Still, by this point I was ready to accept the direction and enjoy it, and I did: it felt natural for Blackthorn and Grim to find each other and get past their traumas, eventually (much of the book is spent with them apart). I do enjoy that Blackthorn’s feelings about Grim are a good part of the way she manages to rise above her trauma and do the right thing at the right time.

It was also nice to get some answers about Conmael; that was obviously coming, but it could’ve been anticlimatic or weird, and it wasn’t.

The other story of this book features a young girl, Cara, and her relationship with her father… and his decision to send her away while a wild man, a builder, returns to create something called a heartwood house. Blackthorn meets Cara and begins to untangle that mystery with her; I’ll confess that I’d wanted a certain character to be a bit more ambiguous, rather than turning out to be super evil, but mostly other characters around that story had some shades of grey.

It’s a lovely conclusion to the trilogy, but I am glad I waited and let the fact of Grim and Blackthorn’s coming romance settle before I read it, so I didn’t get cranky about it!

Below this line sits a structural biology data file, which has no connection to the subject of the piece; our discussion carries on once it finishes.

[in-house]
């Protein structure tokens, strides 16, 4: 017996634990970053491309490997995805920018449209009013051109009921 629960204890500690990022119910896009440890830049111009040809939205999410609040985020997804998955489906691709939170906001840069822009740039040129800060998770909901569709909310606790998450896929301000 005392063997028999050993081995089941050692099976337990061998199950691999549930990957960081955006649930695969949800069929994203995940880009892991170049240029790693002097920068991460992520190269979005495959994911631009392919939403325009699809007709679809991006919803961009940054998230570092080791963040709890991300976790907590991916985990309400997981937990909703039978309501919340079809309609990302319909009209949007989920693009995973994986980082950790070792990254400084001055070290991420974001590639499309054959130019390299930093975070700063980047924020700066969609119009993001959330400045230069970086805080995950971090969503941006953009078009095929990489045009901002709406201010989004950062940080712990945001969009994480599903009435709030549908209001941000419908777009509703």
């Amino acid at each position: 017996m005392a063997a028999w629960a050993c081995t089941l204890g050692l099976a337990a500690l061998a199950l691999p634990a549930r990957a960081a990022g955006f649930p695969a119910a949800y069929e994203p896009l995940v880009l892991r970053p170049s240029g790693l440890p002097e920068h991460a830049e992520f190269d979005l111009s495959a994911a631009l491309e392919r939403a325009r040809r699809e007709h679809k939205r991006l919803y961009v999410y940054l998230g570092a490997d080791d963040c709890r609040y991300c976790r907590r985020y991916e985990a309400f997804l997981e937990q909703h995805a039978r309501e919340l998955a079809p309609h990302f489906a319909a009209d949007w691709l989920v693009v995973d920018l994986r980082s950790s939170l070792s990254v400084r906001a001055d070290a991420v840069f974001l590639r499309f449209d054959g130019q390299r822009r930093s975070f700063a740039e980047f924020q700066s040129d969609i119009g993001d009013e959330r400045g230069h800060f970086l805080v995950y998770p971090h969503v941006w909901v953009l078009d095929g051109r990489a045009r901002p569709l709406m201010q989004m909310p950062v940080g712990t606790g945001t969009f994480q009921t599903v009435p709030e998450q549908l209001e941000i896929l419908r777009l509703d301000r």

Rating: 4/5

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Review – Final Acts

Posted June 9, 2024 by Nicky in Reviews / 0 Comments

Review – Final Acts

Final Acts: Theatrical Mysteries

by Martin Edwards (editor)

Genres: Crime, Mystery, Short Stories
Pages: 347
Series: British Library Crime Classics
Rating: three-stars
Synopsis:

"… and what a motive! Murder to save one's artistic soul… who'd believe that?"

Behind the stage lights and word-perfect soliloquies, sinister secrets are lurking in the wings. The mysteries in this collection reveal the dark side to theatre and performing arts: a world of backstage dealings, where unscrupulous actors risk everything to land a starring role, costumed figures lead to mistaken identities, and on-stage deaths begin to look a little too convincing...

This expertly curated thespian anthology features fourteen stories from giants of the classic crime genre such as Dorothy L. Sayers, Julian Symons and Ngaio Marsh, as well as firm favourites from the British Library Crime Classics series: Anthony Wynne, Christianna Brand, Bernard J. Farmer and many more.

Mysteries abound when a player's fate hangs on a single performance, and opening night may very well be their last.